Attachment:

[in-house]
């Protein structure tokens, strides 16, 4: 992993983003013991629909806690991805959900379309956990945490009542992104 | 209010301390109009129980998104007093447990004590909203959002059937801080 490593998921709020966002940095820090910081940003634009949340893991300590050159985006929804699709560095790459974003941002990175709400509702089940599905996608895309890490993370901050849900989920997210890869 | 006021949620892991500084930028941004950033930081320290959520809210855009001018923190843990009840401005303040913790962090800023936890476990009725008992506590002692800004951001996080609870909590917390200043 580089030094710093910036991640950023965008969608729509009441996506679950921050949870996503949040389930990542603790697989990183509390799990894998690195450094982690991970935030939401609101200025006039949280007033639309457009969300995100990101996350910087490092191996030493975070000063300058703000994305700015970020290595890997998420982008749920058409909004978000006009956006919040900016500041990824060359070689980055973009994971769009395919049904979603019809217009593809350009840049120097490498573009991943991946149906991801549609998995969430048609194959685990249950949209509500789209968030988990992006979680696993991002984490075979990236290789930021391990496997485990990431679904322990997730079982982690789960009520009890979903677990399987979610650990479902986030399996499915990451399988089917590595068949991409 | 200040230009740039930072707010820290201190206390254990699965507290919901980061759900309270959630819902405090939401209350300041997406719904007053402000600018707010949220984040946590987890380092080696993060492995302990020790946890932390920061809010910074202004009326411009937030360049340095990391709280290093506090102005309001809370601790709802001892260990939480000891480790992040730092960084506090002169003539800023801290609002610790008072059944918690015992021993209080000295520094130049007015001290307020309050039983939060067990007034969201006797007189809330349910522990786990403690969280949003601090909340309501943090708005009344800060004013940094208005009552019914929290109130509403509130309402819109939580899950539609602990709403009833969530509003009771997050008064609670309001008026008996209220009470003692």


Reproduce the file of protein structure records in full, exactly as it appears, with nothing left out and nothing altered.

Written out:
[in-house]
């Protein structure tokens, strides 16, 4: 992993983003013991629909806690991805959900379309956990945490009542992104 | 209010301390109009129980998104007093447990004590909203959002059937801080 490593998921709020966002940095820090910081940003634009949340893991300590050159985006929804699709560095790459974003941002990175709400509702089940599905996608895309890490993370901050849900989920997210890869 | 006021949620892991500084930028941004950033930081320290959520809210855009001018923190843990009840401005303040913790962090800023936890476990009725008992506590002692800004951001996080609870909590917390200043 580089030094710093910036991640950023965008969608729509009441996506679950921050949870996503949040389930990542603790697989990183509390799990894998690195450094982690991970935030939401609101200025006039949280007033639309457009969300995100990101996350910087490092191996030493975070000063300058703000994305700015970020290595890997998420982008749920058409909004978000006009956006919040900016500041990824060359070689980055973009994971769009395919049904979603019809217009593809350009840049120097490498573009991943991946149906991801549609998995969430048609194959685990249950949209509500789209968030988990992006979680696993991002984490075979990236290789930021391990496997485990990431679904322990997730079982982690789960009520009890979903677990399987979610650990479902986030399996499915990451399988089917590595068949991409 | 200040230009740039930072707010820290201190206390254990699965507290919901980061759900309270959630819902405090939401209350300041997406719904007053402000600018707010949220984040946590987890380092080696993060492995302990020790946890932390920061809010910074202004009326411009937030360049340095990391709280290093506090102005309001809370601790709802001892260990939480000891480790992040730092960084506090002169003539800023801290609002610790008072059944918690015992021993209080000295520094130049007015001290307020309050039983939060067990007034969201006797007189809330349910522990786990403690969280949003601090909340309501943090708005009344800060004013940094208005009552019914929290109130509403509130309402819109939580899950539609602990709403009833969530509003009771997050008064609670309001008026008996209220009470003692």